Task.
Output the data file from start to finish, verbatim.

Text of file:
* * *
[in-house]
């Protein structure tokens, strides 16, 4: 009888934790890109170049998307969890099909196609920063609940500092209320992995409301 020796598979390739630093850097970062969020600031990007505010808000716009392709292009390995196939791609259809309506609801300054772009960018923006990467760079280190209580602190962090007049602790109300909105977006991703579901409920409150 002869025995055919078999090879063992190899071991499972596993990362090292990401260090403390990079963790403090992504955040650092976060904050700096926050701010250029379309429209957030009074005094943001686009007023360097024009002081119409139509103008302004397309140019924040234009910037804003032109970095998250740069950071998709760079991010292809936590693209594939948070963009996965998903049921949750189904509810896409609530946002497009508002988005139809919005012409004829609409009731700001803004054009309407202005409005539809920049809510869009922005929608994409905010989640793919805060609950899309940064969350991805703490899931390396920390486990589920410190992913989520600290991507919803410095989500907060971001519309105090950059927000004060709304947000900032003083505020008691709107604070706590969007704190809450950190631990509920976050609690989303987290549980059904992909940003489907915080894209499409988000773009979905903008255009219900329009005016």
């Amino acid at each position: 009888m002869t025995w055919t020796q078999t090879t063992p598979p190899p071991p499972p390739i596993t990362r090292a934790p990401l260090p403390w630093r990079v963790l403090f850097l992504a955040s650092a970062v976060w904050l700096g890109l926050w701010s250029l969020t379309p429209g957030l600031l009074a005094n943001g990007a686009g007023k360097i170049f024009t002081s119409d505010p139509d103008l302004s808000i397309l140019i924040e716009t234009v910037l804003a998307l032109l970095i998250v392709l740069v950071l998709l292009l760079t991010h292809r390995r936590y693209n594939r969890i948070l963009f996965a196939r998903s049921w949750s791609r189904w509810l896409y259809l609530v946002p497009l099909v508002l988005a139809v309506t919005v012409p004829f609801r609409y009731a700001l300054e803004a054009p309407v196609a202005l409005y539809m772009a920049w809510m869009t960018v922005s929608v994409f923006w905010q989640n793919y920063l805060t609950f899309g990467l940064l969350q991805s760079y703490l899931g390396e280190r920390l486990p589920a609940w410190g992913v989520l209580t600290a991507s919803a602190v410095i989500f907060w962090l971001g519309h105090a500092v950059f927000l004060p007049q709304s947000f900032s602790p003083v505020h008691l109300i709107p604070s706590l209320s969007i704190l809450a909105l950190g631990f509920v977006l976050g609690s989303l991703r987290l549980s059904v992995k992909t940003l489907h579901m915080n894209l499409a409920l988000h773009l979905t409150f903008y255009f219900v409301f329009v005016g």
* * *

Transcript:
[in-house]
């Protein structure tokens, strides 16, 4: 009888934790890109170049998307969890099909196609920063609940500092209320992995409301 020796598979390739630093850097970062969020600031990007505010808000716009392709292009390995196939791609259809309506609801300054772009960018923006990467760079280190209580602190962090007049602790109300909105977006991703579901409920409150 002869025995055919078999090879063992190899071991499972596993990362090292990401260090403390990079963790403090992504955040650092976060904050700096926050701010250029379309429209957030009074005094943001686009007023360097024009002081119409139509103008302004397309140019924040234009910037804003032109970095998250740069950071998709760079991010292809936590693209594939948070963009996965998903049921949750189904509810896409609530946002497009508002988005139809919005012409004829609409009731700001803004054009309407202005409005539809920049809510869009922005929608994409905010989640793919805060609950899309940064969350991805703490899931390396920390486990589920410190992913989520600290991507919803410095989500907060971001519309105090950059927000004060709304947000900032003083505020008691709107604070706590969007704190809450950190631990509920976050609690989303987290549980059904992909940003489907915080894209499409988000773009979905903008255009219900329009005016």
């Amino acid at each position: 009888m002869t025995w055919t020796q078999t090879t063992p598979p190899p071991p499972p390739i596993t990362r090292a934790p990401l260090p403390w630093r990079v963790l403090f850097l992504a955040s650092a970062v976060w904050l700096g890109l926050w701010s250029l969020t379309p429209g957030l600031l009074a005094n943001g990007a686009g007023k360097i170049f024009t002081s119409d505010p139509d103008l302004s808000i397309l140019i924040e716009t234009v910037l804003a998307l032109l970095i998250v392709l740069v950071l998709l292009l760079t991010h292809r390995r936590y693209n594939r969890i948070l963009f996965a196939r998903s049921w949750s791609r189904w509810l896409y259809l609530v946002p497009l099909v508002l988005a139809v309506t919005v012409p004829f609801r609409y009731a700001l300054e803004a054009p309407v196609a202005l409005y539809m772009a920049w809510m869009t960018v922005s929608v994409f923006w905010q989640n793919y920063l805060t609950f899309g990467l940064l969350q991805s760079y703490l899931g390396e280190r920390l486990p589920a609940w410190g992913v989520l209580t600290a991507s919803a602190v410095i989500f907060w962090l971001g519309h105090a500092v950059f927000l004060p007049q709304s947000f900032s602790p003083v505020h008691l109300i709107p604070s706590l209320s969007i704190l809450a909105l950190g631990f509920v977006l976050g609690s989303l991703r987290l549980s059904v992995k992909t940003l489907h579901m915080n894209l499409a409920l988000h773009l979905t409150f903008y255009f219900v409301f329009v005016g």